TUNIS, Tunisia — A journalist has been detained in Tunisia for questioning the government's case against a TV cameraman, a lawyer said Friday.
Since the uprising that overthrew Tunisia's dictator in January 2011, journalists have repeatedly run afoul of laws banning defamation of government employees, and that has set off a debate about freedom of speech in the North African country.
Journalist Zied el-Heni was detained for allegedly defaming a civil servant by saying on the private Nessma TV channel that he has evidence that the case was fabricated against cameraman Mourad Meherzi, who was arrested for filming the egging of a minister.
El-Heni's lawyer, Moufida Belghith, said the detention order was issued without hearing her client's side of the story. El-Heni said on TV that the prosecutor himself should be charged for detaining someone without basis.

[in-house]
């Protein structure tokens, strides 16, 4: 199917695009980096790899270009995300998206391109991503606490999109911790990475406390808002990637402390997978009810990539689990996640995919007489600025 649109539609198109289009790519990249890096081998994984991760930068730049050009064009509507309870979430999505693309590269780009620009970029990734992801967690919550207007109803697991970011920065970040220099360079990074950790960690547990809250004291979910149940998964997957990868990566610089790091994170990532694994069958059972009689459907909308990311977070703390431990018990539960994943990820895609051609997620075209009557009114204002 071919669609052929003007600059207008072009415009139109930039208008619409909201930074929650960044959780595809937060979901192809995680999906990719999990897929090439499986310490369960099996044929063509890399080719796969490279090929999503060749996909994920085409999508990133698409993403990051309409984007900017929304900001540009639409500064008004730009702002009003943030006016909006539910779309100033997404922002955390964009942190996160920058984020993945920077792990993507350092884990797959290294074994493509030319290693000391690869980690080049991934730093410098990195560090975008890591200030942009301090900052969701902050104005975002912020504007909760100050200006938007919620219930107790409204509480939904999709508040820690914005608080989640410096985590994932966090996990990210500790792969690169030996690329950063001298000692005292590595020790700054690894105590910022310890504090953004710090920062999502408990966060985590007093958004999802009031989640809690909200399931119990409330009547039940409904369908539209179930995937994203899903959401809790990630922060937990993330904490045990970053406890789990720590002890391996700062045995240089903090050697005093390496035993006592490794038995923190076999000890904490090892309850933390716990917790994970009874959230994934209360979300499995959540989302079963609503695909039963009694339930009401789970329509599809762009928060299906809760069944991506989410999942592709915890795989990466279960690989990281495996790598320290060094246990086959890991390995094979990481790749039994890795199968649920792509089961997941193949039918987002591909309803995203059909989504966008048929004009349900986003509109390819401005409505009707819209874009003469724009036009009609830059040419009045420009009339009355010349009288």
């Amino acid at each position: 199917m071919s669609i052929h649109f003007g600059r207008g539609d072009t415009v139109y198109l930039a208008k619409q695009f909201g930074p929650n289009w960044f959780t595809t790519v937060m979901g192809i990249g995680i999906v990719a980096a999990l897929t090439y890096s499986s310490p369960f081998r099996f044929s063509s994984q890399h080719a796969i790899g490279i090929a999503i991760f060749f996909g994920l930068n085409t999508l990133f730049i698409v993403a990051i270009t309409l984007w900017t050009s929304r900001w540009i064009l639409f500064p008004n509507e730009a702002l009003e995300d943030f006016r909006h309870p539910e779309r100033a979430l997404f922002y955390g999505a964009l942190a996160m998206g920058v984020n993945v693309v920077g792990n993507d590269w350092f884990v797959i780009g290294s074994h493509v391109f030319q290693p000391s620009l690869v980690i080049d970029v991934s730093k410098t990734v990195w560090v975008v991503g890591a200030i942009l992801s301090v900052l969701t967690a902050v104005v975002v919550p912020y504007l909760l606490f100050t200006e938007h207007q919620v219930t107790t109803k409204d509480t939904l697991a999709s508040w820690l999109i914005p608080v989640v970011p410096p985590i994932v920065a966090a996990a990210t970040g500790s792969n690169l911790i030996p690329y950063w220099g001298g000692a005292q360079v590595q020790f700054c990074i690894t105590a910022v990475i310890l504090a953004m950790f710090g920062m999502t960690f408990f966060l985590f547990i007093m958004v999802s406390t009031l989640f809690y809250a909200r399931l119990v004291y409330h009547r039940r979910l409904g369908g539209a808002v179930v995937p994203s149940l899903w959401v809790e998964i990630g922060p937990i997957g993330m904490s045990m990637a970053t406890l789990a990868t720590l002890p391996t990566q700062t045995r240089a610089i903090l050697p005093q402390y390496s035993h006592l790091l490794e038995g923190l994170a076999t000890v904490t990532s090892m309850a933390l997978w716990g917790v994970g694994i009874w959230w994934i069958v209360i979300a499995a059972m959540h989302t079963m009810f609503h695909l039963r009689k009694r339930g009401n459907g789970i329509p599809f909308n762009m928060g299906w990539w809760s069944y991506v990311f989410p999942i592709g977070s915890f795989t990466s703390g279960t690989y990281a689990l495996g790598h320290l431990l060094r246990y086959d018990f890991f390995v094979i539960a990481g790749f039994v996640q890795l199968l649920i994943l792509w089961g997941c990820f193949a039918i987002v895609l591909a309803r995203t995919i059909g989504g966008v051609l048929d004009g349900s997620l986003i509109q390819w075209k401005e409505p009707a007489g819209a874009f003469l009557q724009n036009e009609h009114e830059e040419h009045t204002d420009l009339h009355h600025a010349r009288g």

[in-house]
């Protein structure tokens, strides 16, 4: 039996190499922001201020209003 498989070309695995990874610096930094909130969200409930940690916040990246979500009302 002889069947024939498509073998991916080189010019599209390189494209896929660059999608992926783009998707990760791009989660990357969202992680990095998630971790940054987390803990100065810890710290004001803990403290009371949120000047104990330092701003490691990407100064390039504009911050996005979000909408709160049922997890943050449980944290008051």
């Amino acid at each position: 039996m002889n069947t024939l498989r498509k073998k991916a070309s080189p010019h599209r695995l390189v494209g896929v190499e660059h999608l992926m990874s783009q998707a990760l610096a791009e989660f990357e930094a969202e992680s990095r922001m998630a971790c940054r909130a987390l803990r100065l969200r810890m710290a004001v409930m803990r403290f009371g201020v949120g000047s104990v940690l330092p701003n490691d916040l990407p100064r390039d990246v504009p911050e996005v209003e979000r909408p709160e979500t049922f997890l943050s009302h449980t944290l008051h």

Meherzi, the cameraman, was accused of being part of a plot against Culture Minister Mehdi Mabrouk and detained for two weeks after he filmed him getting egged. The journalist was released on bail.
In a statement Friday, Human Rights Watch criticized a rash of attacks on freedom of speech, referring to cases against at least two other journalists and an activist.
"Judicial authorities are resorting again and again to the same articles in the penal code as a repressive tool against free speech," said Joe Stork, acting Middle East and North Africa for the group. "Instead of trying to silence critics, the government should look into their allegations, and fix the laws from the old repressive government that criminalize criticism of public figures."